Ten Years Gone

Ten years ago this morning, I walked out of my new apartment and hopped a short bus ride down the Ave to the transfer point at 45th. Waiting for the 44, I bumped into my co-worker, who asked me if I had heard the news this morning. Something about a bombing in New York or bombing falling in DC and all the airplanes being grounded. I looked at the blue sky. I look bank across the street. I looked at the seeming oblivious people waiting for their buses or driving their cars.

If true, why weren’t people reacting? Why was everyone still going about their daily business? A man joins our conversation and says it’s a foreign attack. That New York is being bombed. My co-worked catches a different bus, this man and I catch the 44 moments later. He tells me only a sovereign state has the resources to train pilots and buy strategic bombing aircraft. I ask who, ask how? He mentions the Saudis. I don’t buy it, but I’ve got nothing else.

He exits the bus after a few minutes and I’m alone. I ride the bus wondering what is happening. No smartphone, no cell phone, no portable radio. We hadn’t even hooked up the phone line at the apartment yet. The day is beautiful, traffic smooth, and my fellow passengers seem content with their commutes.

I exit the bus, overhearing two old men talking about war and I practically run to the apartment building where I work. My boss and co-worker aren’t in. I call a tenant who’s out of work and helping us maintain the building. He comes downstairs as my teammates arrive. No one can explain what’s happening, so we go upstairs to watch his television. Perhaps it was 8:30 Pacific Time, maybe a little later, but by then, the airplanes have all crashed and the towers collapsed. He’d been taping the news all morning. We watched tape of the towers falling, of airplanes striking still-standing towers, of live analysis, of dust clouds rising over Manhattan, of crowds walking across bridges, and of more towers falling. The Pentagon is burning, but the hole looks so small in that giant building. We rewind the tapes to see people leaping from towers. And I remember that my uncle worked in the Twin Towers, but I don’t have his number.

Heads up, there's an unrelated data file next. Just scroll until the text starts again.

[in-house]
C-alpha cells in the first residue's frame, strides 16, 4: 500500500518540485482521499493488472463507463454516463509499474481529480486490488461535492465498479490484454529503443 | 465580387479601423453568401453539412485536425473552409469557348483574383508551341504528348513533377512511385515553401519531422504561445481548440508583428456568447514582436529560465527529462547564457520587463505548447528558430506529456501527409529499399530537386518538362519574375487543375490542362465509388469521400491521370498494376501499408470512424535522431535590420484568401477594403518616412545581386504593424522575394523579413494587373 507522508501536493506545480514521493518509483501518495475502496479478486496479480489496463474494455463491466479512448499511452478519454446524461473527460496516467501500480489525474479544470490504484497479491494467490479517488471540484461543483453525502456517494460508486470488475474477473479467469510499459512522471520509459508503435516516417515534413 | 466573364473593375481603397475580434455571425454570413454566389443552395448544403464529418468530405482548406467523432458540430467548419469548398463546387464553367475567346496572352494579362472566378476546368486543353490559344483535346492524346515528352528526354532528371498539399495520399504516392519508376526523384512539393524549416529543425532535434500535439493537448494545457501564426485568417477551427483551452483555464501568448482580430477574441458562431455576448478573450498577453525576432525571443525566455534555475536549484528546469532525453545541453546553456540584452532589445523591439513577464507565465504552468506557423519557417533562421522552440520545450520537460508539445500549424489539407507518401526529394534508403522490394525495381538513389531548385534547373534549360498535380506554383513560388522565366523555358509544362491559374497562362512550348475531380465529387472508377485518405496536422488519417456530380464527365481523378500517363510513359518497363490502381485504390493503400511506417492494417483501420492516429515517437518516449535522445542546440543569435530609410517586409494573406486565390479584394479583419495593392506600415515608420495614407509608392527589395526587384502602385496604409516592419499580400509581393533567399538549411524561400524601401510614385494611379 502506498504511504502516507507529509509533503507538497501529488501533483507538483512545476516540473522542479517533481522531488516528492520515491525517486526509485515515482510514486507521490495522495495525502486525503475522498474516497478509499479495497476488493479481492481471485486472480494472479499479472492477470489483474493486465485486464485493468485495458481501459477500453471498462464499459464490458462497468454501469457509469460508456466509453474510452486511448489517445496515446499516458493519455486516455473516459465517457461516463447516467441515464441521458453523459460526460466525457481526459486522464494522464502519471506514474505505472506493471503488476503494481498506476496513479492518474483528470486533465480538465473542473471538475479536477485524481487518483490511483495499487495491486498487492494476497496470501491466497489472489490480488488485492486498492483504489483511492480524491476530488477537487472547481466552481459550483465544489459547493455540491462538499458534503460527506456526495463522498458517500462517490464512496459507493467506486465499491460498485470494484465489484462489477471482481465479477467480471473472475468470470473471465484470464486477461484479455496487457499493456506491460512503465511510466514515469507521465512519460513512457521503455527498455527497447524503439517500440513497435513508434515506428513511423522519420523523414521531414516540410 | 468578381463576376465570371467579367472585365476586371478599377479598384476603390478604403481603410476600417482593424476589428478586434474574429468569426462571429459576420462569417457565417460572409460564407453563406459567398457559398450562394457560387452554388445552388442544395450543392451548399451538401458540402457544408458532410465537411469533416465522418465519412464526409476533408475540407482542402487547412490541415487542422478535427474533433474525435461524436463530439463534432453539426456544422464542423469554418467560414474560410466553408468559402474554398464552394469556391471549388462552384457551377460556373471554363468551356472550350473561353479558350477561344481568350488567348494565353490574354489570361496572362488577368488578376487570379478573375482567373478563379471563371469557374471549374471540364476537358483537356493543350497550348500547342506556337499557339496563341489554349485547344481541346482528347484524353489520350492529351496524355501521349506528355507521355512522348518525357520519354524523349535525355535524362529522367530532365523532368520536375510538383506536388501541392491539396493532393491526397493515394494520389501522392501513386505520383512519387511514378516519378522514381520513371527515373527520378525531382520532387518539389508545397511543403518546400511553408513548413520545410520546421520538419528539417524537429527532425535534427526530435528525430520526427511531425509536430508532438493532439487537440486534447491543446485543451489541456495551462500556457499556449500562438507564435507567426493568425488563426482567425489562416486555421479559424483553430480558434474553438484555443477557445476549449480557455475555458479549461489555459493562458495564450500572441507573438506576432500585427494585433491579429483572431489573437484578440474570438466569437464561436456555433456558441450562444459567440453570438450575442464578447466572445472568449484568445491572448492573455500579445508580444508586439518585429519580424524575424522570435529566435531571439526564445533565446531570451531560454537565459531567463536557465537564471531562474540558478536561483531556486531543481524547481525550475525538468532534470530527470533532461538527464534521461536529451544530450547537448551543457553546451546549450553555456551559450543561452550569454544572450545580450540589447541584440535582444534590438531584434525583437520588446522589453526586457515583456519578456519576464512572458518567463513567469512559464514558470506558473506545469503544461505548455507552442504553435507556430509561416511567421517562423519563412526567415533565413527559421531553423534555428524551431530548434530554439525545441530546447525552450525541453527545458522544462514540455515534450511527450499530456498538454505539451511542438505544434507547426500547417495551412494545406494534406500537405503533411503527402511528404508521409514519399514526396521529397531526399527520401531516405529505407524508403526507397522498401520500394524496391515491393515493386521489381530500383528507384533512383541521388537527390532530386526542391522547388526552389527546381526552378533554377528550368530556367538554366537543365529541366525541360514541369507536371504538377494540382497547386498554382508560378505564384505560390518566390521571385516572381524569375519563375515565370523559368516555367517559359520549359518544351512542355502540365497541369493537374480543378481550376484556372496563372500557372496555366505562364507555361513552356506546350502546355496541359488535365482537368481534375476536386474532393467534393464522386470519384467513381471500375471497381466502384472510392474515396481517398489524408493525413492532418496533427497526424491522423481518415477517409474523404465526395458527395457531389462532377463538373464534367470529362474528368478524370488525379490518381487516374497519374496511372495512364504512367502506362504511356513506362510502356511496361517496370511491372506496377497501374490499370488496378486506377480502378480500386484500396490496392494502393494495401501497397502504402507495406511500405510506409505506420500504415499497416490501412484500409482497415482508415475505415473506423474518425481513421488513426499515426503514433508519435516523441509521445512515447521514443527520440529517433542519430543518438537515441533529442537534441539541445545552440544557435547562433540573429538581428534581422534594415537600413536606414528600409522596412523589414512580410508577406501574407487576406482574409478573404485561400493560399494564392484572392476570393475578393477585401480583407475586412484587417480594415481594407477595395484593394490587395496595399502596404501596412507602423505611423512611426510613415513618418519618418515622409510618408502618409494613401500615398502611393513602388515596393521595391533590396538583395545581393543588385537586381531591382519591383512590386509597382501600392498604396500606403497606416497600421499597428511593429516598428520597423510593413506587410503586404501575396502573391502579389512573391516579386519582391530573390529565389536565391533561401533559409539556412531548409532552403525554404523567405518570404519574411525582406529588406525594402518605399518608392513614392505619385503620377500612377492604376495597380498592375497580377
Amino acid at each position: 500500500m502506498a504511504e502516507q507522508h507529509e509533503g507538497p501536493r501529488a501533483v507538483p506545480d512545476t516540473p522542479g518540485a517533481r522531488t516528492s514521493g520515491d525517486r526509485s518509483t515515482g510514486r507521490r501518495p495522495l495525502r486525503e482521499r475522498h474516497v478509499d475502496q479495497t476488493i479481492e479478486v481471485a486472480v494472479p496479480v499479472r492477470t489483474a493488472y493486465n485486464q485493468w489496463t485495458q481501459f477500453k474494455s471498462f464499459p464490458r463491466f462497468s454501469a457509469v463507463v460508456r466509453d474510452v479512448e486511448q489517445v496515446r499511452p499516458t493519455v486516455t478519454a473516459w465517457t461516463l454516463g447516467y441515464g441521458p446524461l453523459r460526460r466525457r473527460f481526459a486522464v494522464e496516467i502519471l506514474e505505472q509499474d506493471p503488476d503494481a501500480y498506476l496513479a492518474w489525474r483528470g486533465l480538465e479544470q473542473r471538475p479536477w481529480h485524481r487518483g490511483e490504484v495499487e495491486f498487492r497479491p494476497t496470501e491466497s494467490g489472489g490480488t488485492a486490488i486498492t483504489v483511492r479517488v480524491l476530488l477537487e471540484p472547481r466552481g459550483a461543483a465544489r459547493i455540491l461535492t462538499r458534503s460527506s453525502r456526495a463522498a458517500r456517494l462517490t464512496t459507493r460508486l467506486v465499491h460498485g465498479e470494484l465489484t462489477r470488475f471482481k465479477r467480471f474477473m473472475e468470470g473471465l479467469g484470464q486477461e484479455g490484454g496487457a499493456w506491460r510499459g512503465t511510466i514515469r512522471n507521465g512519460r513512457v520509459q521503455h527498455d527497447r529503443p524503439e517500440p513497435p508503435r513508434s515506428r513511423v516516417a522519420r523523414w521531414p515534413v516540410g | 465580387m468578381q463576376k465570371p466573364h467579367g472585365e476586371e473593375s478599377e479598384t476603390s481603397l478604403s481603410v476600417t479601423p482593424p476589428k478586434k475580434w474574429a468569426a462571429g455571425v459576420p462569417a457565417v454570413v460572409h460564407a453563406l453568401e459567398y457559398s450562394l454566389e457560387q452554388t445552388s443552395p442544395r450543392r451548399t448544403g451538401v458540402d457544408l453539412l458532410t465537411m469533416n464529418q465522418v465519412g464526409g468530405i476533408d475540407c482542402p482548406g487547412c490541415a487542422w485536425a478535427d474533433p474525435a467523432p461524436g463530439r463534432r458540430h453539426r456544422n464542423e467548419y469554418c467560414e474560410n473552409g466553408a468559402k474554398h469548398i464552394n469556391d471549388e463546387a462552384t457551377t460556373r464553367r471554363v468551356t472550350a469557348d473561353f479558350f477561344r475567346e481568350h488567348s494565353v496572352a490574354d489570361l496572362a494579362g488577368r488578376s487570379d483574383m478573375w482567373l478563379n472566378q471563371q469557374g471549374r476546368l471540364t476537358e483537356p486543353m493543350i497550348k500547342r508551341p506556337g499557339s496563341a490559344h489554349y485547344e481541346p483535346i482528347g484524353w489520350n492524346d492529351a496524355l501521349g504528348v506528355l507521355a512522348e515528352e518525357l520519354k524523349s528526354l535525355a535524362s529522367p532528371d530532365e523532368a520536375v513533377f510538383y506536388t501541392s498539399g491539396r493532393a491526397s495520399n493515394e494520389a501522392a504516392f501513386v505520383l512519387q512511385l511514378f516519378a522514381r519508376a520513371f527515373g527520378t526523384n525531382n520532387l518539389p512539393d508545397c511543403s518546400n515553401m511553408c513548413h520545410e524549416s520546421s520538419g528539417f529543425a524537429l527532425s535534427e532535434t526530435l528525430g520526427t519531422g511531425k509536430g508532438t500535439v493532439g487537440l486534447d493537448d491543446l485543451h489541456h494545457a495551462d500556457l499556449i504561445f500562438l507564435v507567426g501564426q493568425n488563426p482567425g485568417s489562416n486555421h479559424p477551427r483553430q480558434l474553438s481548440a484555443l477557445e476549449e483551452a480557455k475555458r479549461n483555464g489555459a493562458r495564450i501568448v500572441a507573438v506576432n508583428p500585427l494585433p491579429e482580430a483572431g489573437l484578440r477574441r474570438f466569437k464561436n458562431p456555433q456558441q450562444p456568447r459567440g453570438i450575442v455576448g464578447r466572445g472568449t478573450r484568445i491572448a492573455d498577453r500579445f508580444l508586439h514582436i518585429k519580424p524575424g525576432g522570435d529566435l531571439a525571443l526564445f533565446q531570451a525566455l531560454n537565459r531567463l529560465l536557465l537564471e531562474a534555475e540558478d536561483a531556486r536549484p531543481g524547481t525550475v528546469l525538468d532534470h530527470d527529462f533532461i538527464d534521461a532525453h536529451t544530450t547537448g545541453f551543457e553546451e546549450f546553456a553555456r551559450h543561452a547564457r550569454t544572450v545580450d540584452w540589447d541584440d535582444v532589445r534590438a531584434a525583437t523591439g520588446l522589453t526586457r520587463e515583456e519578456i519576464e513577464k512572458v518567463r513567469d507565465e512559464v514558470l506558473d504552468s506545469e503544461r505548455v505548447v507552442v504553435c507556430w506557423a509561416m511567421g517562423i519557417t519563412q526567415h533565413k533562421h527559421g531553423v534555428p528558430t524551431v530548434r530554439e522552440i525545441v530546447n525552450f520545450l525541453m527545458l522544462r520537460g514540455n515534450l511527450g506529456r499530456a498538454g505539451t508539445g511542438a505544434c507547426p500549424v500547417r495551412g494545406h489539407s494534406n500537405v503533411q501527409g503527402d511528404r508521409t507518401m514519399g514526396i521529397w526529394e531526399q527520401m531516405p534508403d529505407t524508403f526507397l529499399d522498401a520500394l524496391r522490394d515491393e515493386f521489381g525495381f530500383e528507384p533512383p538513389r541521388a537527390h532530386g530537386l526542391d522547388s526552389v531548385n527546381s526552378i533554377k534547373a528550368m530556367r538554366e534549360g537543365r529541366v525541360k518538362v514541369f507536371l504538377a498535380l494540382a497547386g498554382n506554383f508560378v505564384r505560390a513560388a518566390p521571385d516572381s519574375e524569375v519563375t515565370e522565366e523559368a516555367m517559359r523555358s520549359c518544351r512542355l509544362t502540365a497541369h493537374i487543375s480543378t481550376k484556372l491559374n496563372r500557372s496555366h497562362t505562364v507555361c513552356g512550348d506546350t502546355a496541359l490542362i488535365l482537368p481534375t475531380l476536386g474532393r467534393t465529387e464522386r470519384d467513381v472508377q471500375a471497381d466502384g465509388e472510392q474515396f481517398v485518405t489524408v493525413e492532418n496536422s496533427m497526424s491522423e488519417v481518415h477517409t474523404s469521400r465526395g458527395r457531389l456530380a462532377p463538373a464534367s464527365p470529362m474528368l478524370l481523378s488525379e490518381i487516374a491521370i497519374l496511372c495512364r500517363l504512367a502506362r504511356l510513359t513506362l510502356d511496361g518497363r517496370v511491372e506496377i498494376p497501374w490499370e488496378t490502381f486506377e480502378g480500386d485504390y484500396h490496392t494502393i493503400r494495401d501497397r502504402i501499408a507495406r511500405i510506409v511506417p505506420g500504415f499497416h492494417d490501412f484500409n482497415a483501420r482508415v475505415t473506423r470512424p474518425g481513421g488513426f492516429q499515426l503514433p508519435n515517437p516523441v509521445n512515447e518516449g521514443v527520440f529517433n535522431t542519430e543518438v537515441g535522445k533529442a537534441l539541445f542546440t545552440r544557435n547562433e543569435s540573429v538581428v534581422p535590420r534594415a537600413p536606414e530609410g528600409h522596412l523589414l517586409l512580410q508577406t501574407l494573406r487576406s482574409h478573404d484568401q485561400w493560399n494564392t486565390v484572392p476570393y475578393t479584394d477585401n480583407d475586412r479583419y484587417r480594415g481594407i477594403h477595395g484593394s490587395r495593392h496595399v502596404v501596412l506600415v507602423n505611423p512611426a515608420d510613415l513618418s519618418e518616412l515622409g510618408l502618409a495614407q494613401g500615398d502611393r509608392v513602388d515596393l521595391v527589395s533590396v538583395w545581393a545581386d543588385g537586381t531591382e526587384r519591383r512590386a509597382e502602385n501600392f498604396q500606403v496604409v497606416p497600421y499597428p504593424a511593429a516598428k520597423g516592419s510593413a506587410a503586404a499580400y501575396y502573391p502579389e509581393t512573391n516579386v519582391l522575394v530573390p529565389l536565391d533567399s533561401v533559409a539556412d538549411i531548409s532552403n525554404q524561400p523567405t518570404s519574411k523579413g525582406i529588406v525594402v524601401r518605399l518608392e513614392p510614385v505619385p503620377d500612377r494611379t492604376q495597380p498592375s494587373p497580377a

We watch video and live footage all morning. No apartments are painted, no sidewalks swept. I call my girlfriend, a New York-ophile and Woody Allen fan. Kate doesn’t pick up the phone. When I get ahold of her later that morning, she’s a wreck. She makes her way to Hillel to be with others.

Though no one feels like eating, my team breaks for lunch, and returns to the get some work done in the afternoon. We avoid NPR and pretend to listen to music. We wrap up after a few hours; no one can focus. I catch the bus back to my apartment get my uncle’s number and return to my old house, still rented by close friends. I don’t want to be alone and I need to make a phone call. I reach my uncle. He’d been downsized in August and watched the towers burn from a golf course outside the city. The death toll estimates are staggering.

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